If you are sued for gross negligence by someone who was injured as a result of your careless actions, who will represent you in court?
You could represent yourself, but that might be a risky idea. Civil litigation is not a realm where amateurs generally thrive.
Most of the time, people are represented by legal professionals when they go to court. If you know you are at fault but don’t want to suffer the legal consequences, you had better find a talented practitioner.
So, should you be looking for a lawyer or attorney? Is there any real difference between these titles?
Continue reading to find out, but remember, this post is for informational purposes only and should not be construed as qualified legal advice. The author is not liable for any decision made or action taken in reliance on the information on this site.
What is the Difference Between an Attorney and Lawyer?
In this article, I will compare attorney vs. lawyer. I will use each of these words in example sentences, so you can see them in context.
I will also include a memory tool that should help you choose attorney or lawyer in your next piece of writing.
When to Use Lawyer
What does lawyer mean? A lawyer is a person who practices law. In the United States, a license is required for this type of work. Lawyers represent plaintiffs and defendants in court, and also give advice to clients on legal issues.
- My lawyer says that I would have a fantastic case if I brought it to court.
- When Carrie Fisher notified Harrison Ford that she planned to divulge the details of their affair in a memoir, he reportedly raised a finger and simply said, “Lawyer!”
- She is a daughter of Joan L. Lewis and Ira E. Goldberg of New York. The bride’s father is a lawyer in New York. –The New York Times
When to Use Attorney
What does attorney mean? Attorney is a synonym for lawyer.
- Acosta could decide to revise the regulation or to delay it further, but the department will need to conduct research to justify making major changes to a rule that’s already been finalized, says Erin Sweeney, an attorney at Miller & Chevalier who consults employers and financial firms seeking to comply with the rule. –The Washington Post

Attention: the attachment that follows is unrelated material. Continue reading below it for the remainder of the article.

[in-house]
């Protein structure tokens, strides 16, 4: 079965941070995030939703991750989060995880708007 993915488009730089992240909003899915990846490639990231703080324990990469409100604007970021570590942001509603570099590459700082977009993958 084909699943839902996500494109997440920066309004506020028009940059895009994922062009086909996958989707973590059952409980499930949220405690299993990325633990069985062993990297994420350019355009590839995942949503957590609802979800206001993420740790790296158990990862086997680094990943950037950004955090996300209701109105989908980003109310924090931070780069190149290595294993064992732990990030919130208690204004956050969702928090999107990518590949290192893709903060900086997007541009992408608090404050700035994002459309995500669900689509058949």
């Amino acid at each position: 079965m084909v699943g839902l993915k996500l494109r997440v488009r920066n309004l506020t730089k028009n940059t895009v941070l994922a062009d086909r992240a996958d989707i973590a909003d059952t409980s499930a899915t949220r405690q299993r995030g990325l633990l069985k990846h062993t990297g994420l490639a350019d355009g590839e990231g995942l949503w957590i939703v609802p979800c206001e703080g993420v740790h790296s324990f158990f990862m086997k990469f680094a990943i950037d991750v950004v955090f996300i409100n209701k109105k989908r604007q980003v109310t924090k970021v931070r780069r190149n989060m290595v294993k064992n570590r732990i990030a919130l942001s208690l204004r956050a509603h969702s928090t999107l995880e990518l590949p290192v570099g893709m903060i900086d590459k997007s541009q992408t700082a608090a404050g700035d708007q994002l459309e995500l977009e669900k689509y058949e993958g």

Some individuals who practice law prefer the term attorney to lawyer. Lawyer is more likely to carry negative connotations of dishonesty.
In proper English, attorney refers to an agent who conducts business for someone else. Thus, a lawyer who represents a client in court is an attorney. The phrase attorneys-at-law, which refers to partners at a law firm, speaks to this usage, as does the phrase power of attorney.
An attorney is someone who conducts business for someone else. In other words, not all lawyers are attorneys. A lawyer only becomes an attorney when he or she has a client.
Still, the words are used interchangeably in common English. For what it’s worth, lawyer has been the slightly more popular term for over 160 years.
Trick to Remember the Difference
The distinction between these two terms is rarely, if ever, observed—even by those who deal with the law on a full-time basis.
Still, if you have an overly pedantic boss or instructor, you will need to know the difference between these words.
- A lawyer is a person who practices law.
- An attorney conducts business on behalf of another person.
Since the original usage of attorney is similar to the modern usage of agent in this sense, you can use their shared beginning letter A to remember that an attorney is an agent.
Is it attorney or lawyer? Attorney and lawyer and are two terms for a person who practices law.
- Attorney used to mean an agent who conducts business for a client.
- A lawyer is technically one type of attorney.
Some practitioners of law prefer attorney to lawyer, but in everyday speech, the words are used interchangeably.